Virginia Warren Smith, Wickenburg, AZ (Scoring in Heaven series), 1980, photograph on paper, 15.75 x 20 inches [courtesy of the artist and MOCA GA, Atlanta GA]

Bunnen: Well, I think it was like when people walk into your house and ask about something, and you didn’t ever notice that it was there, or was out of place, and all of a sudden you’re more conscious of it, and you do something about it.

Smith: Those were marble markers that the armed forces send for people who are killed in battle, and they were just kind of piled over there. I think that was a real different thing from the handmade ones. But the other thing that I think is important about the handmade things is that they’re very perishable, and when we went back to this same cemetery, a lot of the things that we thought were just wonderful had either faded or had broken or melted or blown away. Most of these things are very transient.

Bunnen: We saw a lot of boxes in New Orleans with birds and madonnas and handmade things in these boxes. It’s mostly only in southern Louisiana.

Walker: It sounds very poignant, too, because the actual structures themselves are very fragile in the sense that life is fragile, and they disappear very quickly, too.

Smith: And a lot of these things take an enormous amount of work. You’ll see needlework, or stitchery, and realize that someone has spent a lot of time making this thing, and put it out there, and it’s going to be out in the sun and it’s going to look terrible and be in rags.

Bunnen: Now, of course, they’re using ground level markers, so the mowing machines can go over them and it doesn’t take so much maintenance to take care of the cemeteries.

Smith: And tending the graves used to be part of Southern life. You’d go to the cemetery on Sunday afternoon and mow the grass and trim the bushes, but as people have become more transient and moved around, all of a sudden the family plot is in Atlanta but they’re living in Cincinnati or some other place, so this whole notion of perpetual care and the ground level has a lot of appeal. And it’s less expensive, also, than a marble marker.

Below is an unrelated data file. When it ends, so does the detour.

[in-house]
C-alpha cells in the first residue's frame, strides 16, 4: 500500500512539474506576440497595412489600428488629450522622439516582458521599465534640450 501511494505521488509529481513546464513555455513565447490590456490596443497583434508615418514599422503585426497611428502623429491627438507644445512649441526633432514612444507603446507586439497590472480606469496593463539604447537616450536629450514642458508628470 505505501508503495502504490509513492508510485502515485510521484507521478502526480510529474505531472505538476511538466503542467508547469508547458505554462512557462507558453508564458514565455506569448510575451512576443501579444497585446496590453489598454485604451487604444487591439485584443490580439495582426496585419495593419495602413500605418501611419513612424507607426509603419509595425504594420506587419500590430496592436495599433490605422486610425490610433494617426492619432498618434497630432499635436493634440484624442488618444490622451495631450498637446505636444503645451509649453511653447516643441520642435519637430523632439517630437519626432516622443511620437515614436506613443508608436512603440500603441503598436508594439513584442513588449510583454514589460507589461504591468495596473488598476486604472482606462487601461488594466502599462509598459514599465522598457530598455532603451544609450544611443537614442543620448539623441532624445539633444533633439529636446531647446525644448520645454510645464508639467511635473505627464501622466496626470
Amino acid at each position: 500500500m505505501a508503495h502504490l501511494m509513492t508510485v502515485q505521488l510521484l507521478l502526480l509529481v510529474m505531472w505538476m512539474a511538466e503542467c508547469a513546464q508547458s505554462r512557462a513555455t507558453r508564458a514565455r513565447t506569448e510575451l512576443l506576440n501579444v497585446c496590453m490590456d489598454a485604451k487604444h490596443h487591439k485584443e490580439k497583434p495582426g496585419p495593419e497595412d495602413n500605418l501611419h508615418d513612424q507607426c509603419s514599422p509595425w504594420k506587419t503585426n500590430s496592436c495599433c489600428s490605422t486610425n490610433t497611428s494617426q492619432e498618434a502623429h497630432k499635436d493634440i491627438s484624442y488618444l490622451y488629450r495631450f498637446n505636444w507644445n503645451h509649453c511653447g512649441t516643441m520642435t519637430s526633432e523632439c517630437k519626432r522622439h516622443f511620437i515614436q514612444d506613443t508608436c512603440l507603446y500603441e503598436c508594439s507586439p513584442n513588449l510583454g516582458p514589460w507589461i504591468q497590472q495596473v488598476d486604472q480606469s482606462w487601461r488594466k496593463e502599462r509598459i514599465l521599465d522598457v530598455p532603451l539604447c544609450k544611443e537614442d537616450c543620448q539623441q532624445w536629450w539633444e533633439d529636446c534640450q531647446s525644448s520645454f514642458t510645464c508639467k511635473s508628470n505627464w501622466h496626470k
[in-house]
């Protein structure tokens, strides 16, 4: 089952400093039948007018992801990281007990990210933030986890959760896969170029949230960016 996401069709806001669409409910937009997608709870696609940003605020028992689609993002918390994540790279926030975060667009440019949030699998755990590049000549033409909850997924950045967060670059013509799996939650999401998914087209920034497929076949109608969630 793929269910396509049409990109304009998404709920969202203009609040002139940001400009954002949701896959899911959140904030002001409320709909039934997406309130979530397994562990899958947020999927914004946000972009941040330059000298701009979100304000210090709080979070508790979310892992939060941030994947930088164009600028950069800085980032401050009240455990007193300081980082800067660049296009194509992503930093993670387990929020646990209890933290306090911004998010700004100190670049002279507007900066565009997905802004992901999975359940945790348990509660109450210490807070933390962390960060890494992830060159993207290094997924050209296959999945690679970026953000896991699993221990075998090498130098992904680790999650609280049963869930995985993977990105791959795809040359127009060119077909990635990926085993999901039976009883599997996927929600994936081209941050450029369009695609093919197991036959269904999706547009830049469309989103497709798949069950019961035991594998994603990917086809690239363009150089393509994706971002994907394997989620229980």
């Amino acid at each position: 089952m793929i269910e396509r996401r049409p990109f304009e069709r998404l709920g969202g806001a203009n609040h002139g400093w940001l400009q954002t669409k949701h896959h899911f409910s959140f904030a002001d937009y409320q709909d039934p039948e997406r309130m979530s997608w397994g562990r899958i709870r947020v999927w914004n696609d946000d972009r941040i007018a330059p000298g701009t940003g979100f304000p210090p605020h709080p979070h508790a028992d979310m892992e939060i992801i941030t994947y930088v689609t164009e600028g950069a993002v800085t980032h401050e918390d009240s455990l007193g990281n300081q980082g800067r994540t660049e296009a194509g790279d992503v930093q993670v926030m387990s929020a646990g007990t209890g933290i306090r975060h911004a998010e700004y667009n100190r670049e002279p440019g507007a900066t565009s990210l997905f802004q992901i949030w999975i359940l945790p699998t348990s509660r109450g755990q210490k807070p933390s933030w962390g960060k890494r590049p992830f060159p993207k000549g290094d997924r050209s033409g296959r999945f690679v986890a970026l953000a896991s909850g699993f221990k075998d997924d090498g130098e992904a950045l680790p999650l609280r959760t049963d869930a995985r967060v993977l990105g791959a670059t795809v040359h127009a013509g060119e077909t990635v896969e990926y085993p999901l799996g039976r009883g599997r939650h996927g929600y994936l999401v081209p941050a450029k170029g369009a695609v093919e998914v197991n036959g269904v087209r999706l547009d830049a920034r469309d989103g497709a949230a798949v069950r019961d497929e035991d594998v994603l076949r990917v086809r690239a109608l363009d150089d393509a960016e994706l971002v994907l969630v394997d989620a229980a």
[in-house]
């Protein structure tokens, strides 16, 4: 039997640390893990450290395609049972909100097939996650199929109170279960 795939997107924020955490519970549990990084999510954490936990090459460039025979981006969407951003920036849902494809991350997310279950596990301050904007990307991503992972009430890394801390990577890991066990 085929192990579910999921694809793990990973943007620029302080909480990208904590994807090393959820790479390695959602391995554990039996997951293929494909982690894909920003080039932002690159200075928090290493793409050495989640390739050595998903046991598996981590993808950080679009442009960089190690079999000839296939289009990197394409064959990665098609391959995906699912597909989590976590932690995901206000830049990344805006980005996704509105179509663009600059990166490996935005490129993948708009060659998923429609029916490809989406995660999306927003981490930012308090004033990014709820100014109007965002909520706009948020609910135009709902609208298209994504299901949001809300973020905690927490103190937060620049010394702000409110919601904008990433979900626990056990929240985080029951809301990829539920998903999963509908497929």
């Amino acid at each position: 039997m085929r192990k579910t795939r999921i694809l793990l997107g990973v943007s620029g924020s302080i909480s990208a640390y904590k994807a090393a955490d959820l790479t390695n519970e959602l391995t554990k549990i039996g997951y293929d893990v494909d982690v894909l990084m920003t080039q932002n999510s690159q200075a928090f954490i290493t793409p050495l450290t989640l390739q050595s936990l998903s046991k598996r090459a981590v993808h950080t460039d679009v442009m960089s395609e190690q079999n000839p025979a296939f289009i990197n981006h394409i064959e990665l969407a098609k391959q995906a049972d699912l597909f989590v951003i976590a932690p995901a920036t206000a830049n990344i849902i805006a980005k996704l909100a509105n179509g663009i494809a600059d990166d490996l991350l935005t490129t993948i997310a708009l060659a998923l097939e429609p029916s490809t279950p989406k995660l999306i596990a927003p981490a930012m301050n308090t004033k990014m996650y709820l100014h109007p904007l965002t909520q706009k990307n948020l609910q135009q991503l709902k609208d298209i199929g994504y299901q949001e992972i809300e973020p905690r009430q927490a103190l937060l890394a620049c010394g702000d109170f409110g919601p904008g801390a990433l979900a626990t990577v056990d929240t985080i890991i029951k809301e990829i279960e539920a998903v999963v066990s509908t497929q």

Walker: So on some levels, this is a tradition that you think is dying out in the culture and will not move into the 21st century.

Smith: Very definitely.

Bunnen: We saw in a number of places, mostly in the Southwest, “Mr. and Mrs.” made out of wrought iron. This is a time in their life when they own land, and they want respect.

Smith: Well, and I think sometimes there’s that notion of actualizing in death what you didn’t have in life. But more often it was almost like a recapitulation of something about the person’s life.

Virginia Warren Smith, Liberty Hill, TX (from Scoring in Heaven), 1980, photograph on paper, 15.75 x 20 inches [courtesy of the artist and MOCA GA, Atlanta GA]

Walker: I really like the “Scoring in Heaven” image, the bowling image—and the motorcycle images—very young men who had been killed on motorcycles—were amazing to me, how contemporary on some levels these things have been.

Smith: The thing with the “Scoring in Heaven” image is that this was a relatively young man; probably his parents were the ones who put up the stone—“In loving memory to our son, scoring in heaven.” Here is this “Scoring in Heaven” epitaph that on one level is a very literal interpretation of this bowler and the pins flying, and on another level, there’s a sexual connotation to it that I would suspect his parents never thought of. And I think that’s very Southern, when you have this one meaning that’s very concrete, and then there are all of these other meanings that start to just layer in on top of it. We saw a good bit of that sort of thing.